The ongoing COVID-19 pandemic has resulted in numerous presidential proclamations restricting travel and entry into the United States. Likewise, since the pandemic began, the criteria for “national interest exceptions” (NIEs) has also evolved. On March 2, 2021, the U.S. Department of State issued updated criteria for NIEs relating to certain travelers from the Schengen Area, United Kingdom, and Ireland. Given the frequency of the changes, it can be difficult to track the current state of these matters. The following information is a summary of the latest updates with regard to U.S. travel restrictions.

Travel Restrictions Based on Country of Physical Presence

Presidential Proclamation Current Status Impact
Proclamation 9984 In effect Suspends and limits entry into the United States by individuals who were physically present in China during the 14-day period prior to their entry/attempted entry
Proclamation 9992 In effect Suspends and limits entry into the United States by individuals who were physically present in Iran during the 14-day period prior to their entry/attempted entry
Proclamation 9993 Revoked Suspended and limited entry into the United States by individuals who were physically present in the Schengen Area during the 14-day period prior to their entry/attempted entry
Proclamation 9996 Revoked Suspended and limited entry into the United States by individuals who were physically present in the United Kingdom and Ireland during the 14-day period prior to their entry/attempted entry
Proclamation 10041 Revoked Suspended and limited entry into the United States by individuals who were physically present in Brazil during the 14-day period prior to their entry/attempted entry
Proclamation 10143 In effect Suspends and limits entry into the United States by individuals who were physically present in South Africa, the Schengen Area, the United Kingdom, Ireland, and Brazil during the 14-day period prior to their entry/attempted entry

Following the issuance of Proclamation 10143, the State Department rescinded previous NIE guidance and simultaneously issued new guidance on March 2, 2021, as related to the Schengen Area, the United Kingdom, and Ireland. According to the State Department, the original guidance had provided exceptions for “certain technical experts and specialists, senior-level managers and executives, treaty-traders and investors, professional athletes, and their dependents.” However, the updated guidance includes exceptions under Proclamation 10143 for individuals who “provide vital support for critical infrastructure.” [Emphasis added.] Additionally, NIEs remain available for individuals entering the United States “for purposes related to humanitarian travel, public health response, and national security.”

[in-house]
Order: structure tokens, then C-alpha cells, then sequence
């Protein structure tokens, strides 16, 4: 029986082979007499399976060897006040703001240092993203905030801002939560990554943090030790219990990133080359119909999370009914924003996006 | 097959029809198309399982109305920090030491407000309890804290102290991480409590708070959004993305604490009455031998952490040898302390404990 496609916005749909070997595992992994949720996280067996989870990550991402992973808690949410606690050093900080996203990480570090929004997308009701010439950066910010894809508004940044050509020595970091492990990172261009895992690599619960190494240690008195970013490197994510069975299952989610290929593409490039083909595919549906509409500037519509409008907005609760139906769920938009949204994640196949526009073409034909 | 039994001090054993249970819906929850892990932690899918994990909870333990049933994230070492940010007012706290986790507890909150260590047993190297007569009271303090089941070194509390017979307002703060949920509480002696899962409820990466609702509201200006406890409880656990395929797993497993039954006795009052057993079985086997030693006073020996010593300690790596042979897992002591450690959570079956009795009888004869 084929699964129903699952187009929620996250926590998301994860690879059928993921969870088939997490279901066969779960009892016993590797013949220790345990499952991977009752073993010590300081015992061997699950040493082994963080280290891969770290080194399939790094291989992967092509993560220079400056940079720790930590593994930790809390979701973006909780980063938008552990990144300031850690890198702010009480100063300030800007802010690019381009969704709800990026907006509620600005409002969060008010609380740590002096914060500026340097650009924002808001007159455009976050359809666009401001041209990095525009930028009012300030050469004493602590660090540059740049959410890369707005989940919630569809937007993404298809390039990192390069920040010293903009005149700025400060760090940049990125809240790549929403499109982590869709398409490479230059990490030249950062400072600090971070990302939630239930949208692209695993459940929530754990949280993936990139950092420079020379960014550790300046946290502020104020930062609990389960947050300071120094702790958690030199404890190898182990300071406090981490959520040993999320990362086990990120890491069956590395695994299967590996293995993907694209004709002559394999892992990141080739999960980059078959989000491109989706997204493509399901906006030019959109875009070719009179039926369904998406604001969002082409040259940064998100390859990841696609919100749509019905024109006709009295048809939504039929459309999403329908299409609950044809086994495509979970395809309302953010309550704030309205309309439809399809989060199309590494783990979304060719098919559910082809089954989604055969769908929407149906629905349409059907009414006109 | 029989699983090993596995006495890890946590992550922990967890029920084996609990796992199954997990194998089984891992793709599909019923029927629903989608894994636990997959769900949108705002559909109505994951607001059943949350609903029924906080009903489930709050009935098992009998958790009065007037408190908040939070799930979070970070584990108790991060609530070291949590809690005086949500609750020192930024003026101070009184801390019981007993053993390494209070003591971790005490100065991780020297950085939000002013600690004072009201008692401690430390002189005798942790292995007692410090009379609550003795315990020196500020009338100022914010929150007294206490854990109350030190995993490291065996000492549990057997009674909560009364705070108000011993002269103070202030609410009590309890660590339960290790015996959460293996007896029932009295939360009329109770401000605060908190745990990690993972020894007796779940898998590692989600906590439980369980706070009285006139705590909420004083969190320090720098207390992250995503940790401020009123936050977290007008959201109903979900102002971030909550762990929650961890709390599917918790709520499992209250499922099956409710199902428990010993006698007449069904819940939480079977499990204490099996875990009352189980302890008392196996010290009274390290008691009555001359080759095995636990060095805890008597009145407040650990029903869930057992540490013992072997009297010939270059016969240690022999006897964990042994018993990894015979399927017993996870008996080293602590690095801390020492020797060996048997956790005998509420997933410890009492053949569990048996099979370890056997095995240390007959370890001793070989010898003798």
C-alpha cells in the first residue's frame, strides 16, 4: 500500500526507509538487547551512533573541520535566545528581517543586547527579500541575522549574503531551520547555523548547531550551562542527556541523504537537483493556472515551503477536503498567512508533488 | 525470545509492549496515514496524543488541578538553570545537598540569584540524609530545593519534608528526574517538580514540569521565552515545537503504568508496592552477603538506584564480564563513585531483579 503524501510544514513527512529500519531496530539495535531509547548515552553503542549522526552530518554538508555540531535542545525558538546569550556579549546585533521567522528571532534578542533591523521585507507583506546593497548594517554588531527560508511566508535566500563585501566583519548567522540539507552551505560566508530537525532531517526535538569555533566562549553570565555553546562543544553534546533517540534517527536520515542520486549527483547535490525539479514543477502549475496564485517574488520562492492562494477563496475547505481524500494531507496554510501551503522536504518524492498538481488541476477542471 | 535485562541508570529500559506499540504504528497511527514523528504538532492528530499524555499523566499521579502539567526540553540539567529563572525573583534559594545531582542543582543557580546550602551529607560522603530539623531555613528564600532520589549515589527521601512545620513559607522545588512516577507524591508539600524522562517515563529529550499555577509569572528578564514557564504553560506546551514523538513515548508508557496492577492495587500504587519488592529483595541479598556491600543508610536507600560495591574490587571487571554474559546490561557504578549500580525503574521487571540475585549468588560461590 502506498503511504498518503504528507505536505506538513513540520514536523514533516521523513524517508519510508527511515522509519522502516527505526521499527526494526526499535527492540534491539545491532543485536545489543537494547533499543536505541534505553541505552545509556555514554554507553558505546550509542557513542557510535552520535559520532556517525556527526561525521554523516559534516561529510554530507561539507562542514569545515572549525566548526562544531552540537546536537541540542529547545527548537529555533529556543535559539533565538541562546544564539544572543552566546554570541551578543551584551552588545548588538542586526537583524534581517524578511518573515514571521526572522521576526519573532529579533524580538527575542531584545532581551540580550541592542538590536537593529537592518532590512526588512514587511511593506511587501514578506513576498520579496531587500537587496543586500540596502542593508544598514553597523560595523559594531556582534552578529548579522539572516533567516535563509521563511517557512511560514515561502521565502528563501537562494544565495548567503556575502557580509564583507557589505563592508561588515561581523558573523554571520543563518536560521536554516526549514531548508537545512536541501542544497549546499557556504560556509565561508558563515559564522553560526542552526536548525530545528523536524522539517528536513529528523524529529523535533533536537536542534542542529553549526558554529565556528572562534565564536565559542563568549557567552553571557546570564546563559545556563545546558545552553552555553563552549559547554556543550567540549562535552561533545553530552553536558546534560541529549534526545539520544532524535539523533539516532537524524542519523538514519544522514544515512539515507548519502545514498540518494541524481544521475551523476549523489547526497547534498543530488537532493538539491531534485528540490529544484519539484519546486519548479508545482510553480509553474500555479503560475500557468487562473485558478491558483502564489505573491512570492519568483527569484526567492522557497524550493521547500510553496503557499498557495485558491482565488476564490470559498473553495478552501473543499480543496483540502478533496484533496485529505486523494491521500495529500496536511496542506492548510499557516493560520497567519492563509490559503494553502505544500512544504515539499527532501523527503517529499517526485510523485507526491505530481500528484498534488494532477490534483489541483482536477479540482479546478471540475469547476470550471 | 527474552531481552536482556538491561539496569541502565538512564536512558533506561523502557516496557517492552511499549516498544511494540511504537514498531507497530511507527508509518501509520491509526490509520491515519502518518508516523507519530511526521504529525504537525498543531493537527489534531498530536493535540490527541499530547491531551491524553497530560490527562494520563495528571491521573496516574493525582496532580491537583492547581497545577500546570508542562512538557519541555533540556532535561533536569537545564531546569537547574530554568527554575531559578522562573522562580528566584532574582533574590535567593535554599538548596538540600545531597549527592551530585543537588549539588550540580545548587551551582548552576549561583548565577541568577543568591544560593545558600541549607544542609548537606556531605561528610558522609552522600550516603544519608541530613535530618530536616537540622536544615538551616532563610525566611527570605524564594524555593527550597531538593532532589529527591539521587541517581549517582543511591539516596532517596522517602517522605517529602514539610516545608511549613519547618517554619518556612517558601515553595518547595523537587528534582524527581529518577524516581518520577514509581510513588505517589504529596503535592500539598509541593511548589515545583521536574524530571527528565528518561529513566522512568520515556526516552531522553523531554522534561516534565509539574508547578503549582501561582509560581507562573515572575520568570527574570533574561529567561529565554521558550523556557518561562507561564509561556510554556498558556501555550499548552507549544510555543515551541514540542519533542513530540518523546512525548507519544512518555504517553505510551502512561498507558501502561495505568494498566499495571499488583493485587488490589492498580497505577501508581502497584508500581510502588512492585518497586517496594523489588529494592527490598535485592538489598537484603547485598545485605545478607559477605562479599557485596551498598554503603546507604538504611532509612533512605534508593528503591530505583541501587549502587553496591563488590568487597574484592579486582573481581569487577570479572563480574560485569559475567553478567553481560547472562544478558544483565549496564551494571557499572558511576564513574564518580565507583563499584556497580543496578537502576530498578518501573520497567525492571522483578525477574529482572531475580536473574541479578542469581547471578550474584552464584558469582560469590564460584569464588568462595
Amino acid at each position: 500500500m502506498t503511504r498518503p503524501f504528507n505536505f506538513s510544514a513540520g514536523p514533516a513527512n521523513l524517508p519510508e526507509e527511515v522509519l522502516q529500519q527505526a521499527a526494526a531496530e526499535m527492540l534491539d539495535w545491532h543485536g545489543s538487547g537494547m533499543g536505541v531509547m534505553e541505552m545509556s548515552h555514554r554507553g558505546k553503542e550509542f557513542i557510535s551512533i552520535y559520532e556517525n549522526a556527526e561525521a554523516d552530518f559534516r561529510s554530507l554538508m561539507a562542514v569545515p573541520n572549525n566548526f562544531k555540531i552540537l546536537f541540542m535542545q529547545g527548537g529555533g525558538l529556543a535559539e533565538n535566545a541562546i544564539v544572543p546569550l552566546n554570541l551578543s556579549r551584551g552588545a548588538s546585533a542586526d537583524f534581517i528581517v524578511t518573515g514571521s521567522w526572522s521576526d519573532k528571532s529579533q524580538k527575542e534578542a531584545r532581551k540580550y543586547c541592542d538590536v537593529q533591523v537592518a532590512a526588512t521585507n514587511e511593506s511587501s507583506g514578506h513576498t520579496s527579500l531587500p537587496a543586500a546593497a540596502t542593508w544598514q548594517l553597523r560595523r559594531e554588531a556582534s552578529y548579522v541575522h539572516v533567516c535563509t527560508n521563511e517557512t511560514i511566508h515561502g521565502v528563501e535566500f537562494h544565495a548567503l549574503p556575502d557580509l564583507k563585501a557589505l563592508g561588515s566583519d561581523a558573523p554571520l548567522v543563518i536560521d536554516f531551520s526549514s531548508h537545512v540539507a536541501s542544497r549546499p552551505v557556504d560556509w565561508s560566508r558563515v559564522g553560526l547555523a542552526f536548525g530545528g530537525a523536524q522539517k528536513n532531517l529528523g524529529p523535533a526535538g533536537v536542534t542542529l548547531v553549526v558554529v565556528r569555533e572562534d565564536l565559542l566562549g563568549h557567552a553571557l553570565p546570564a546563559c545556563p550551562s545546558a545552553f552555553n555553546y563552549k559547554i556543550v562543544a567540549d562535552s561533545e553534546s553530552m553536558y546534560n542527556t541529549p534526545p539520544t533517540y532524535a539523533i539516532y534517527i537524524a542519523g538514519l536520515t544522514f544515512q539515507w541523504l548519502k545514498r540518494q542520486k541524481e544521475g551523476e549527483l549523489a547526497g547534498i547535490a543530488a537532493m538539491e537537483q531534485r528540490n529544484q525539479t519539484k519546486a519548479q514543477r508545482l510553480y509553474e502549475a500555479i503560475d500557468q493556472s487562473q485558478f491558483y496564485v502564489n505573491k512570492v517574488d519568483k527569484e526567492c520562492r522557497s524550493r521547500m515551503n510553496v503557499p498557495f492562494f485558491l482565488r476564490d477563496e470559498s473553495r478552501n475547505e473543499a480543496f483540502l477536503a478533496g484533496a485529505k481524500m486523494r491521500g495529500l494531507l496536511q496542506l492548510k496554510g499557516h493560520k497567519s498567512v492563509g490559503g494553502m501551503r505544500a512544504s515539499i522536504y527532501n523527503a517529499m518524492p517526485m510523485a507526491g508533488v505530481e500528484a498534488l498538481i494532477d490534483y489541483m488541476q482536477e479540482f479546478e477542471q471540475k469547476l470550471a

Travel Restrictions Based on Visa Type

On April 22, 2020, the Trump administration issued Proclamation 10014 suspending the entry of individuals to the United States on immigrant visas. This proclamation did not affect applications for adjustment of status or nonimmigrants, such as business visitors or temporary workers. On June 22, 2020, the Trump administration issued Proclamation 10052, which extended the sunset date of Proclamation 10014 to December 31, 2020. Proclamation 10052 also suspended the entry of certain individuals to the United States on select nonimmigrant visas, including H-1B, H-2B, J-1, and L-1 visa holders, as well as their dependents through the end of the year. On December 31, 2020, the Trump administration issued Proclamation 10131, extending Proclamations 10014 and 10052 until March 31, 2021. On February 24, 2021, the Biden administration revoked Proclamation 10014 and section 1 of Proclamation 10052. The Biden administration allowed the remaining sections of Proclamation 10052 to expire on March 31, 2021, and has not expressed any plans to renew or replace it at this time. As a result, Proclamations 10014 and 10052 are no longer in effect.

Backlogs Remain for Most Consular Operations

While the expiration of Proclamation 10052 is certainly welcome news, foreign nationals should not expect immediate processing of their visa applications. The backlog of cases pending at the U.S. consulates around the world remains an ongoing issue due to COVID-19. The U.S. consular posts have confirmed they will begin a phased resumption of routine visa services based on local conditions but no specific timeline is available. Additionally, applicants who are no longer subject to Proclamation 10052 may still face obstacles entering the United States due to country-specific travel restrictions. Foreign nationals who are subject to country-specific travel bans will continue to require an NIE authorizing each entry to the United States.

Ogletree Deakins’ Immigration Practice Group will monitor developments with respect to travel restrictions and other policy changes and will post updates on the Immigration blog and in the firm’s Coronavirus (COVID-19) Resource Center as additional information becomes available. Important information for employers is also available via the firm’s webinar and podcast programs.